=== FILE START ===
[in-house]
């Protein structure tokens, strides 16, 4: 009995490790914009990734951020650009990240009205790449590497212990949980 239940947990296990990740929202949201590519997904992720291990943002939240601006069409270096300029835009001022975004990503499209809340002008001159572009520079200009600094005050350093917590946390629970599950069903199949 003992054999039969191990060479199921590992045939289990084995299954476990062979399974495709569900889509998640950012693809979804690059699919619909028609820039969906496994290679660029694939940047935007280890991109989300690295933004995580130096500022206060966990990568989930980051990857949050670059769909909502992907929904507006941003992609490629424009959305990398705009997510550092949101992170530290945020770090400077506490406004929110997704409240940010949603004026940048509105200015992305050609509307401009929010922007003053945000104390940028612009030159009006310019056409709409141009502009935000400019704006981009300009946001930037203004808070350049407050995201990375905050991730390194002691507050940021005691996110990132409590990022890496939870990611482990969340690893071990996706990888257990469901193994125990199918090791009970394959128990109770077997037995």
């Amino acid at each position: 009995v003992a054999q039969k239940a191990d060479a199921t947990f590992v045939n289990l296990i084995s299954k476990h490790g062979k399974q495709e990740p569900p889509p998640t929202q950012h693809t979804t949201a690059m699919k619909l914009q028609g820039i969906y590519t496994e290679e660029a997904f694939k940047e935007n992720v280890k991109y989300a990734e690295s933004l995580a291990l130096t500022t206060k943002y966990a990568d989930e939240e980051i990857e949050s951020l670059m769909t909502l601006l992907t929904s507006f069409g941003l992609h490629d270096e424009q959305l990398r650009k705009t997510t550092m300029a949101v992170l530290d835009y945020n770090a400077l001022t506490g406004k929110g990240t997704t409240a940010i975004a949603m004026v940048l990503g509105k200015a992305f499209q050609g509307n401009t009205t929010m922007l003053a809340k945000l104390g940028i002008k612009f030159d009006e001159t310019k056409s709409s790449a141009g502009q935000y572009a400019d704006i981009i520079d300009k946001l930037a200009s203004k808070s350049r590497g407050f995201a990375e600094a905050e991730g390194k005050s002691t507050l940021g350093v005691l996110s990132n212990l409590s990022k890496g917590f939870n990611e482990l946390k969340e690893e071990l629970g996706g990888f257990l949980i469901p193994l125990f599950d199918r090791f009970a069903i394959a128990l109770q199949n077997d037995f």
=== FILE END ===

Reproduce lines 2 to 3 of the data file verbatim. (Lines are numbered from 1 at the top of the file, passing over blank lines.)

């Protein structure tokens, strides 16, 4: 009995490790914009990734951020650009990240009205790449590497212990949980 239940947990296990990740929202949201590519997904992720291990943002939240601006069409270096300029835009001022975004990503499209809340002008001159572009520079200009600094005050350093917590946390629970599950069903199949 003992054999039969191990060479199921590992045939289990084995299954476990062979399974495709569900889509998640950012693809979804690059699919619909028609820039969906496994290679660029694939940047935007280890991109989300690295933004995580130096500022206060966990990568989930980051990857949050670059769909909502992907929904507006941003992609490629424009959305990398705009997510550092949101992170530290945020770090400077506490406004929110997704409240940010949603004026940048509105200015992305050609509307401009929010922007003053945000104390940028612009030159009006310019056409709409141009502009935000400019704006981009300009946001930037203004808070350049407050995201990375905050991730390194002691507050940021005691996110990132409590990022890496939870990611482990969340690893071990996706990888257990469901193994125990199918090791009970394959128990109770077997037995």
């Amino acid at each position: 009995v003992a054999q039969k239940a191990d060479a199921t947990f590992v045939n289990l296990i084995s299954k476990h490790g062979k399974q495709e990740p569900p889509p998640t929202q950012h693809t979804t949201a690059m699919k619909l914009q028609g820039i969906y590519t496994e290679e660029a997904f694939k940047e935007n992720v280890k991109y989300a990734e690295s933004l995580a291990l130096t500022t206060k943002y966990a990568d989930e939240e980051i990857e949050s951020l670059m769909t909502l601006l992907t929904s507006f069409g941003l992609h490629d270096e424009q959305l990398r650009k705009t997510t550092m300029a949101v992170l530290d835009y945020n770090a400077l001022t506490g406004k929110g990240t997704t409240a940010i975004a949603m004026v940048l990503g509105k200015a992305f499209q050609g509307n401009t009205t929010m922007l003053a809340k945000l104390g940028i002008k612009f030159d009006e001159t310019k056409s709409s790449a141009g502009q935000y572009a400019d704006i981009i520079d300009k946001l930037a200009s203004k808070s350049r590497g407050f995201a990375e600094a905050e991730g390194k005050s002691t507050l940021g350093v005691l996110s990132n212990l409590s990022k890496g917590f939870n990611e482990l946390k969340e690893e071990l629970g996706g990888f257990l949980i469901p193994l125990f599950d199918r090791f009970a069903i394959a128990l109770q199949n077997d037995f």